The Pitfalls and Profits of Embracing Emojis in Your Digital Marketing
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The Pitfalls and Profits of Embracing Emojis in Your Digital Marketing
Kate Gingold
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The Pitfalls and Profits of Embracing Emojis in Your Digital Marketing

Would it surprise you  ๐Ÿ˜ฒ to learn that an emoji in the subject line increases the open rate of an email by 56%? But there are drawbacks, too, so read on before deciding to use them.

First, a brief history: People sometimes use "emoji” and “emoticons" interchangeably, but according to the experts, “emoticons” are technically created from keyboard symbols like the :-) smiley face. Emoji are more like tiny pictographs, although some platforms will automatically transform your colon/hyphen/parenthesis into a smiley face graphic.โ˜บ Emoji may also be specific to the platform or device being used, although there is a Unicode standard. Still, it’s smart to check what you think you’re sharing before using any emoji or emoticon willy-nilly.

It will come as no surprise to know that millennials and younger are the biggest users of emoji in their personal messaging. Companies for whom that demographic is their target market have spent serious dollars on emoji-based advertising and with great success. Pizza ๐Ÿ•businesses such as Pizza Hut and Domino’s, for example, started order-by-emoticon campaigns back in 2016. More recently, Taco Bell generated support to add a taco emoji on Twitter and then used the new image as part of an ad campaign.

Plenty of research has been done on emoji use and emoji marketing. Humans are hard-wired to imitate facial expressions, as anyone who has ever played “stick your tongue out” with an infant will attest. Some studies show that just seeing that smiley face emoji ๐Ÿ˜„ will cause an adult to smile back, if only inwardly, making them more inclined toward an ad’s Call To Action. On the other hand, smiley faces in email, particularly business emails, are often seen as sarcasm or deception, so use this emoji carefully.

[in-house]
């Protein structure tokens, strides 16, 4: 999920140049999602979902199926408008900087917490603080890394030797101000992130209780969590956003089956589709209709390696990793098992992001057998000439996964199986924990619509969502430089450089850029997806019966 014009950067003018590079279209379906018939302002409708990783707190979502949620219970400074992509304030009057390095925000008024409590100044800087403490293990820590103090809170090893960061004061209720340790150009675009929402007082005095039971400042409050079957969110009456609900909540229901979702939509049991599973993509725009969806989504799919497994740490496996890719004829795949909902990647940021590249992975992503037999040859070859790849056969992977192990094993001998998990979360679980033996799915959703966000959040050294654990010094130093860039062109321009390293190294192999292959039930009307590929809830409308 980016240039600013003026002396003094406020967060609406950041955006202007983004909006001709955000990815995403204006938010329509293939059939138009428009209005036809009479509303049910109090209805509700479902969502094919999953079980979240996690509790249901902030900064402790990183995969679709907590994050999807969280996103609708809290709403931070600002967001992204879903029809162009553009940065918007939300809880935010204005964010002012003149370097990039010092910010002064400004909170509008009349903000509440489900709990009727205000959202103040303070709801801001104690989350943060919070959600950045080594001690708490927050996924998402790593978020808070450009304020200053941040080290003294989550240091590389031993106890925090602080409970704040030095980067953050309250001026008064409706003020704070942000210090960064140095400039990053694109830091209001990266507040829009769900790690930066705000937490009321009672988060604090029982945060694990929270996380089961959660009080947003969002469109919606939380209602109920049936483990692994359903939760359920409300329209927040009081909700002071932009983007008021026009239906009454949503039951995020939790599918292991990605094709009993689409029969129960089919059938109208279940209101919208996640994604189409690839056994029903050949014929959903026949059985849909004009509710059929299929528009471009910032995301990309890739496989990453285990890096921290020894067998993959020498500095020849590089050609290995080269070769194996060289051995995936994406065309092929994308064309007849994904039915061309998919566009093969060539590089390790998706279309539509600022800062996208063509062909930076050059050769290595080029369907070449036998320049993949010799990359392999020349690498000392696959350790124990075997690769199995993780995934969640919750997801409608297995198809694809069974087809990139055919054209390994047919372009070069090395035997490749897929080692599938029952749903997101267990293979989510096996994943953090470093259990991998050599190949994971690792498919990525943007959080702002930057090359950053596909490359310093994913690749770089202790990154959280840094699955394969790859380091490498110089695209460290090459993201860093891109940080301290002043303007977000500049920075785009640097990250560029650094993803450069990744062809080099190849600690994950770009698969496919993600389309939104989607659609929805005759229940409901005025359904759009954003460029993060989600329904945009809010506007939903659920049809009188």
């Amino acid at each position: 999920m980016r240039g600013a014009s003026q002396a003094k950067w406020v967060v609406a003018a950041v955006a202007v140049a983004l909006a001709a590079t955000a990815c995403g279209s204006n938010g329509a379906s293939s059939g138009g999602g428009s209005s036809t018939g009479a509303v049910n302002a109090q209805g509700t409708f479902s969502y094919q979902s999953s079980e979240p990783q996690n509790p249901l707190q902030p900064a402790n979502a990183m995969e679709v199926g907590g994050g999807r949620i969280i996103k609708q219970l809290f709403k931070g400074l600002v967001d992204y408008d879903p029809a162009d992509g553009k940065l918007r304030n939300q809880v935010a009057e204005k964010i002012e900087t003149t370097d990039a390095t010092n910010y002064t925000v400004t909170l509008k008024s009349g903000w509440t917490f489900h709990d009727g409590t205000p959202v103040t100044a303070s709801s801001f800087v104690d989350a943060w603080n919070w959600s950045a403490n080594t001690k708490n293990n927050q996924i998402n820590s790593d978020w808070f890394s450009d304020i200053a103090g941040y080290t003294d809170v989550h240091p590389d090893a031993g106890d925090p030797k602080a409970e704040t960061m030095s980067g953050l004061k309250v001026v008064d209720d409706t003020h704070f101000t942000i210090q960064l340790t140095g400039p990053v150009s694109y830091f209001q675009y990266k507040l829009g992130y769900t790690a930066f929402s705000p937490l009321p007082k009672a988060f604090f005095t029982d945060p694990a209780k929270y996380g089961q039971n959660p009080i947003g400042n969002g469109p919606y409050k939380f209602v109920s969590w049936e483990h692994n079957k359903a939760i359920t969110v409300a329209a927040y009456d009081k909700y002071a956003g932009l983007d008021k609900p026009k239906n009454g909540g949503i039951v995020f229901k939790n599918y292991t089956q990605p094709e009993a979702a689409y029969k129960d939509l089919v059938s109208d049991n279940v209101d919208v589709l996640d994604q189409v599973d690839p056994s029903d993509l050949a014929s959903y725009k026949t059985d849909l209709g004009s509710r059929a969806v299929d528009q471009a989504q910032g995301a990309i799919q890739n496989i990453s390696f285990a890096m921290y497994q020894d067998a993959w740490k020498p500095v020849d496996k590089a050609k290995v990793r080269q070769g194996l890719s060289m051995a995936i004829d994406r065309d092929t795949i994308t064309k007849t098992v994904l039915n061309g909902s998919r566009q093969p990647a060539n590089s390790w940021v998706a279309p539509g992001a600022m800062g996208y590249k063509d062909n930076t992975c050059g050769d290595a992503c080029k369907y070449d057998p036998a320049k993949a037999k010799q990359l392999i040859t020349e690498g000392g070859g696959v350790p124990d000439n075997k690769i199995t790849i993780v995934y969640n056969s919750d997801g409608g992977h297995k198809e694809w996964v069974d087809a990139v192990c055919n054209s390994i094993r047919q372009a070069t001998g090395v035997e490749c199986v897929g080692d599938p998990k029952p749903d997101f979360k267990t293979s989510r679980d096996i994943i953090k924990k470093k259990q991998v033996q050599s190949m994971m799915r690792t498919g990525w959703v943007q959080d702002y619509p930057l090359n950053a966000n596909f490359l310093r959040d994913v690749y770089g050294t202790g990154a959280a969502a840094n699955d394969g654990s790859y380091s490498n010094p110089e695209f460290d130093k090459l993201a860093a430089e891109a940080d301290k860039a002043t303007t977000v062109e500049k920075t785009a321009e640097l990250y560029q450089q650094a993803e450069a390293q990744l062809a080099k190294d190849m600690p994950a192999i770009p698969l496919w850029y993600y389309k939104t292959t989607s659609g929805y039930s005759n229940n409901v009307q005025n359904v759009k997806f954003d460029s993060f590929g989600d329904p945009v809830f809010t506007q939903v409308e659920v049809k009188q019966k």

As you can see, before you begin peppering your messages with emoji, you’ll need to consider the caveats with great care. If your target market is over the age of forty, your effort may be wasted if not actually harmful. Folks in more mature demographics consider emoji too frivolous for business situations and may be offended by what they see as a flippant or overly familiar response. ๐Ÿ˜ And unless you are extremely fluent in emoji, younger audiences will deride any amateurish attempts as blatant pandering to gain their attention. Big names like Chrysler, McDonald’s, and even the White House, have learned this lesson to their chagrin.  

So what’s the final recommendation from experts? Emojis do work to engage people, but you need to really know and respect your audience to use them to your advantage. Also, a little research helps to use emojis correctly from both the technical and social perspectives. Of course, there’s much more to marketing than just slapping on an emoji and the Sprocket team is ready to be your digital marketing partner. ๐Ÿค Give us a call today to find out how we can work together for your business’s success.

Photo by Tim Mossholder

This article is an update to “Is Emoji Marketing for your Business?” dated 8/28//2015.

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Kate Gingold

Kate GingoldKate Gingold

I have been writing a blog with web marketing tips and techniques every other week since 2003. In addition to blogging and client content writing, I write books and a blog on local history.

Other posts by Kate Gingold
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Full biography

I have been writing a blog with web marketing tips and techniques every other week since 2003. In addition to blogging and client content writing, I write books and a blog on local history.

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